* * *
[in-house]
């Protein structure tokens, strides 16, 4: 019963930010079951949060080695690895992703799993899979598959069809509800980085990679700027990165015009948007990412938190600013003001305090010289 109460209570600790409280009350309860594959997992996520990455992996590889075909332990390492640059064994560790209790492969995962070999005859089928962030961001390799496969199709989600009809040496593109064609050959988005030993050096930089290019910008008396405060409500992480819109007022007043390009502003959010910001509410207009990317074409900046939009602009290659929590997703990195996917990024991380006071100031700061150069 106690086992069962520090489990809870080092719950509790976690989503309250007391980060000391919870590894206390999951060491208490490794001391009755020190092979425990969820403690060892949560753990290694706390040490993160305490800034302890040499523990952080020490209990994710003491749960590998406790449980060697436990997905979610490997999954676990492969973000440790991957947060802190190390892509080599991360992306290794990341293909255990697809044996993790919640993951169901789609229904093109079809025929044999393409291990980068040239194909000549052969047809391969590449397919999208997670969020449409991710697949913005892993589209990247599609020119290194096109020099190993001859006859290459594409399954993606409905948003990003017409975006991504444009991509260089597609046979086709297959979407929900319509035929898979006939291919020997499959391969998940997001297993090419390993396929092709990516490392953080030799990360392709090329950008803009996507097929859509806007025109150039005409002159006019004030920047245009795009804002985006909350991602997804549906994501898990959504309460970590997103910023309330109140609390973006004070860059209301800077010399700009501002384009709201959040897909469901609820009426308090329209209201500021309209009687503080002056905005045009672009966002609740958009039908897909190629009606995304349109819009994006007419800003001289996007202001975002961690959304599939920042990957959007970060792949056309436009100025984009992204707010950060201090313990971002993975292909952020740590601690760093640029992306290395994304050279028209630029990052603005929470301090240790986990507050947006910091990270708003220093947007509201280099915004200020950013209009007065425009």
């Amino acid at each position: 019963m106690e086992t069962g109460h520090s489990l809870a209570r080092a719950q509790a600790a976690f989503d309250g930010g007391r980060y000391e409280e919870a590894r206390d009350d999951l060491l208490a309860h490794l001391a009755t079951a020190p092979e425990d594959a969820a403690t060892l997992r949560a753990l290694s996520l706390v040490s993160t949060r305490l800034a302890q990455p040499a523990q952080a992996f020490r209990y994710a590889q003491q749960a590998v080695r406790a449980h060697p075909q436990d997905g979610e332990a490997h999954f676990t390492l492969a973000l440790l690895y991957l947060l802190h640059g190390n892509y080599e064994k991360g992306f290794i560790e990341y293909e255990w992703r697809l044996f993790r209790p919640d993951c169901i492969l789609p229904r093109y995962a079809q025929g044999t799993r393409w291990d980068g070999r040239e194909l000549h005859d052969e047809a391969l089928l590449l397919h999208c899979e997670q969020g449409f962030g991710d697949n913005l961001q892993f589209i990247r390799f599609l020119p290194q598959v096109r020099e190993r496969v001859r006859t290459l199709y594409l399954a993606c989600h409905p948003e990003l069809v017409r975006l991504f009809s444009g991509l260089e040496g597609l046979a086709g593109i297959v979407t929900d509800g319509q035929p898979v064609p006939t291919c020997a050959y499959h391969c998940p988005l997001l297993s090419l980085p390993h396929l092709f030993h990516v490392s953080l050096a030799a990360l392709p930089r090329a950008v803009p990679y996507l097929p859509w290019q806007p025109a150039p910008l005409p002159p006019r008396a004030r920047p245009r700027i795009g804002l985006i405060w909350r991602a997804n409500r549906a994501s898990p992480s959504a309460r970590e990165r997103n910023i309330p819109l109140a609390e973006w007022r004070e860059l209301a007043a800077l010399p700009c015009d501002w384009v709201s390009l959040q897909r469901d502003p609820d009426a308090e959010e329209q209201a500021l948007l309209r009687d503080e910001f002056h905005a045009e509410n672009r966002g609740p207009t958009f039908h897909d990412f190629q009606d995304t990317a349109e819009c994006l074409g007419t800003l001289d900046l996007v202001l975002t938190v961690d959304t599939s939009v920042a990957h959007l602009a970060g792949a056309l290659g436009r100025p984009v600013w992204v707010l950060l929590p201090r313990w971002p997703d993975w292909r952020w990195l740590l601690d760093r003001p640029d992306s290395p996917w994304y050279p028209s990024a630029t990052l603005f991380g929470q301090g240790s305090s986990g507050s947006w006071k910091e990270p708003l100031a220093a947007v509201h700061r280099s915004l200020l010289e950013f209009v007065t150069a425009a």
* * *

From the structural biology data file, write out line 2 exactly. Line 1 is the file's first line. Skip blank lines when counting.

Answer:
């Protein structure tokens, strides 16, 4: 019963930010079951949060080695690895992703799993899979598959069809509800980085990679700027990165015009948007990412938190600013003001305090010289 109460209570600790409280009350309860594959997992996520990455992996590889075909332990390492640059064994560790209790492969995962070999005859089928962030961001390799496969199709989600009809040496593109064609050959988005030993050096930089290019910008008396405060409500992480819109007022007043390009502003959010910001509410207009990317074409900046939009602009290659929590997703990195996917990024991380006071100031700061150069 106690086992069962520090489990809870080092719950509790976690989503309250007391980060000391919870590894206390999951060491208490490794001391009755020190092979425990969820403690060892949560753990290694706390040490993160305490800034302890040499523990952080020490209990994710003491749960590998406790449980060697436990997905979610490997999954676990492969973000440790991957947060802190190390892509080599991360992306290794990341293909255990697809044996993790919640993951169901789609229904093109079809025929044999393409291990980068040239194909000549052969047809391969590449397919999208997670969020449409991710697949913005892993589209990247599609020119290194096109020099190993001859006859290459594409399954993606409905948003990003017409975006991504444009991509260089597609046979086709297959979407929900319509035929898979006939291919020997499959391969998940997001297993090419390993396929092709990516490392953080030799990360392709090329950008803009996507097929859509806007025109150039005409002159006019004030920047245009795009804002985006909350991602997804549906994501898990959504309460970590997103910023309330109140609390973006004070860059209301800077010399700009501002384009709201959040897909469901609820009426308090329209209201500021309209009687503080002056905005045009672009966002609740958009039908897909190629009606995304349109819009994006007419800003001289996007202001975002961690959304599939920042990957959007970060792949056309436009100025984009992204707010950060201090313990971002993975292909952020740590601690760093640029992306290395994304050279028209630029990052603005929470301090240790986990507050947006910091990270708003220093947007509201280099915004200020950013209009007065425009």